Broadlink SP2/SP3/SP3S control addon
I can’t put links below, because forum doesn’t allow new user to include more than two links. Clever
I have a historical misfortune of owning a bunch of different Broadlink WiFi connected remote controlled switches and been somewhat frustrated with the software support. Broadlink eControl app is a terrible thing and open source has traditionally been quite unreliable mainly because those devices are somewhat flaky and has to be addressed accordingly when communicated with.
I recently started to look into hass.io and it’s really promising. However, not surprisingly, support for Broadlink is very basic and switch operations very often time out etc. I didn’t want to start mending the issue inside Hassio but rather started to put together more generic solution that could also be used for Hassio. The following is what I came up with:
A low level communications library that can be used in discovering those devices and sending raw packets to them.
- Available at (just find rinne/node-broadlink-core in github or node-broadlink-core in npm)
A standalone hub application that will maintain connections to local devices.
- Offers WebSocket that can be connected and device status is constantly updated through the socket to arbitrary number of clients.
- Offers simple REST API for switching a switch on or off.
- Offers simple REST API for polling device status (This should not be used. Use WebSocket instead.)
- Offers a Web front end for directly controlling the devices. This is not so refined, but can be used. It also has a debug log option, so that it can be used in checking out what the WebSocket actually communicates. (There is also documentation for that though.)
- Available at /rinne/node-broadlink-wifi-switch-hub in github
- No need to preconfigure individual switches.
- Discovers devices either by broadcasting or probing list of IP addresses.
- Polls devices and device statuses.
- Automatically detects changes in device addresses etc.
- Supports SP2, SP3, and SP3S devices. I don’t have others so I can’t do those. If I’ll get some of those later, I’ll see what I can do.
- All detected devices will be assigned a permanent uid that is based on the MAC address of the device, so it will never change even if the device is factory reset etc.
- Reports also energy consumption for SP3S devices.
- Is not able to configure devices. Devices must still be connected to WiFi using eControl etc. Also device name must be configured that way. Probably I’ll add configuration of name at some point.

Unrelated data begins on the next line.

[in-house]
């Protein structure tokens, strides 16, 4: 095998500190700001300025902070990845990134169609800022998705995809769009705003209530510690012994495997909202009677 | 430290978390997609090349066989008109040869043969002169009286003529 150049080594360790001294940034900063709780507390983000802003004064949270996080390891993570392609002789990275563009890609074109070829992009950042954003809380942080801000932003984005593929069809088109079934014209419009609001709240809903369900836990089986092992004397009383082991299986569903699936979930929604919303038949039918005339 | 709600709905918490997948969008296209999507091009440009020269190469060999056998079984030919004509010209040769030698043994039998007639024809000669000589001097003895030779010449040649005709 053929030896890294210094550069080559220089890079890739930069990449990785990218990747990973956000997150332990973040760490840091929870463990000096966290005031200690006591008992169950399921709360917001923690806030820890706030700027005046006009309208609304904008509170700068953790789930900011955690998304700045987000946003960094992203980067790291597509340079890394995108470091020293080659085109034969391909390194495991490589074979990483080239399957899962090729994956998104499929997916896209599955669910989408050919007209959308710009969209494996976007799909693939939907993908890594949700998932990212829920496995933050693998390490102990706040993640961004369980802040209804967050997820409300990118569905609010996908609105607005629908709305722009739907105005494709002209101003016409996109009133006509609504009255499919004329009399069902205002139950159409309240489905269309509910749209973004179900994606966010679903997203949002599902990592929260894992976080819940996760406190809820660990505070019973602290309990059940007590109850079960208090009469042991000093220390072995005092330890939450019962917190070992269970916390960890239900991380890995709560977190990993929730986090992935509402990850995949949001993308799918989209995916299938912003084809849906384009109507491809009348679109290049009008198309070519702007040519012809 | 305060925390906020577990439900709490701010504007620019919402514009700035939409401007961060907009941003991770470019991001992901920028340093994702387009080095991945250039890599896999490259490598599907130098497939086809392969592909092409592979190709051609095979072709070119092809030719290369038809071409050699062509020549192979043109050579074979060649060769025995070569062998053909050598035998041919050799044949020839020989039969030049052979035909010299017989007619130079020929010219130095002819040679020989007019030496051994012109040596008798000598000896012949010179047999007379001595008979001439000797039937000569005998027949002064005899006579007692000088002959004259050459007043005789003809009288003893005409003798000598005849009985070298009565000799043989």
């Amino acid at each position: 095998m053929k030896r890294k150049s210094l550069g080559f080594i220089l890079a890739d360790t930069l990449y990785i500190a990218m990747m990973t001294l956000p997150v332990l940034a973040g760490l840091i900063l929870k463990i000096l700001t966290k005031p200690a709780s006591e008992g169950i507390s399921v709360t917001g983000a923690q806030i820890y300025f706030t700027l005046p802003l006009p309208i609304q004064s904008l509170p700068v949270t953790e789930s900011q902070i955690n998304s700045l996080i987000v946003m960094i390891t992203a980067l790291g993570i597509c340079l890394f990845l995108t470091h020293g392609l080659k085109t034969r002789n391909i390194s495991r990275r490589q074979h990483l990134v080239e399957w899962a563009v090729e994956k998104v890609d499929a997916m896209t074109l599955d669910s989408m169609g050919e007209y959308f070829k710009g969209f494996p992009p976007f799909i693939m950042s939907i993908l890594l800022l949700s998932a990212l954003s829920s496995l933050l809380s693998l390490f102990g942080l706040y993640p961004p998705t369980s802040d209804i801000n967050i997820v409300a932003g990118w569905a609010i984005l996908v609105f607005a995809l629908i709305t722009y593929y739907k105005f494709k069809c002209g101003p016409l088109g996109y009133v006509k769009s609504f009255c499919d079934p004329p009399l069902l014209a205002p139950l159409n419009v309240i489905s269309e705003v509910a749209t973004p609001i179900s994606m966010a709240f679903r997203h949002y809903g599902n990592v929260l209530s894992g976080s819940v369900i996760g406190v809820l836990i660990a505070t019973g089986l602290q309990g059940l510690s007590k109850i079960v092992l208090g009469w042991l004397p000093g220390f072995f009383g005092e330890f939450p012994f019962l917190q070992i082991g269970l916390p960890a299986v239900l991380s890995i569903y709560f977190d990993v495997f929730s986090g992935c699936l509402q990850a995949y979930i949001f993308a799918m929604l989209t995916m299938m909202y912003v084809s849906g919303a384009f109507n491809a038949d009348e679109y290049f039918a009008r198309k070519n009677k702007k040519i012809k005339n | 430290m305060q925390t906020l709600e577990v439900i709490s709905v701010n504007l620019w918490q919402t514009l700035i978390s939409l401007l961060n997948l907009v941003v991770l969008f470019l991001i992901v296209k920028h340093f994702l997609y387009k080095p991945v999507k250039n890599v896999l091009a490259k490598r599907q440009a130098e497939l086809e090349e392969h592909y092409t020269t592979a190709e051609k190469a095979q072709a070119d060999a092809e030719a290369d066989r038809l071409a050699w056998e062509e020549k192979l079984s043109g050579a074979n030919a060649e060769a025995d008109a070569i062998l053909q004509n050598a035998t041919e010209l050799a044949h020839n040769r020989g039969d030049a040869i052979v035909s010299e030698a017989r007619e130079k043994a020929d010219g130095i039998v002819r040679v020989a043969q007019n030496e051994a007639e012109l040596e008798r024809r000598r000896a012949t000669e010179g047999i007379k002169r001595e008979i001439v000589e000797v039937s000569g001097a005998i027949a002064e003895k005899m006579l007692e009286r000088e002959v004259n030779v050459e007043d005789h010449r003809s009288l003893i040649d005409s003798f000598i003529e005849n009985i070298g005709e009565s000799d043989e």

A Hassio Addon wrapping the Broadlink Switch Hub
- Available at /rinne/broadlink-wifi-switch-hub-hassio-addon in github
- Installs nicely under Hassio.
- Accepts configuration via normal addon configuration instead of command line options.
- Offers full capabilities of the Broadlink Switch Hub with exception of discovering devices with broadcast.
- Configuration must include a list of IP addresses from which the addon tries to find Broadlink devices.
OK, what is missing then?
I’d really like to see someone to accept the task of creating an integration to Hassio so that Broadlink Hub could be used as a source for switches and energy meters. It is a good idea to allow multiple hubs if there are several independent networks hosting their own hubs. Also I think the same approach might apply also for other types of switch devices.
I propose a following configuration style, that would allow using the hub either as addon or as standalone installation somewhere outside Home Assistant and also allow multiple hubs.
switch_hub: - type: broadlink url: http://user1:[email protected]:8525 - type: broadlink url: https://user2:[email protected]:8526
The configuration above would define two hubs. The first is running as an addon inside Hassio host (the host name would probably lose “local-” if the addon would be added to canonical store). The other would be remote installation living somewhere behind TLS proxy. Following endpoints can be therefore derived from the
- ws://user1:[email protected]:8525/status
- xxxx://user1:[email protected]:8525/power?uid=xxx&power=yyy
- wss://user2:[email protected]:8526/status
- xxxxs://user2:[email protected]:8526/power?uid=xxx&power=yyy
- xxxx above is actually http, but I can’t add more links to the post.
Now WebSocket connections should be opened and monitored for devices and device statuses. New switches are added to the dashboard and can be assigned to the areas by the user, device names can be overridden (like in Telldus) etc. They can be controlled as any other switch.
I assume this would actually be quite small effort, but I just didn’t want to dig into it, because my Python skills and my familiarity with Home Assistant core leaves so much to be desired. If someone is willing to accept the challenge, feel free to contact me. I will help in any way I can.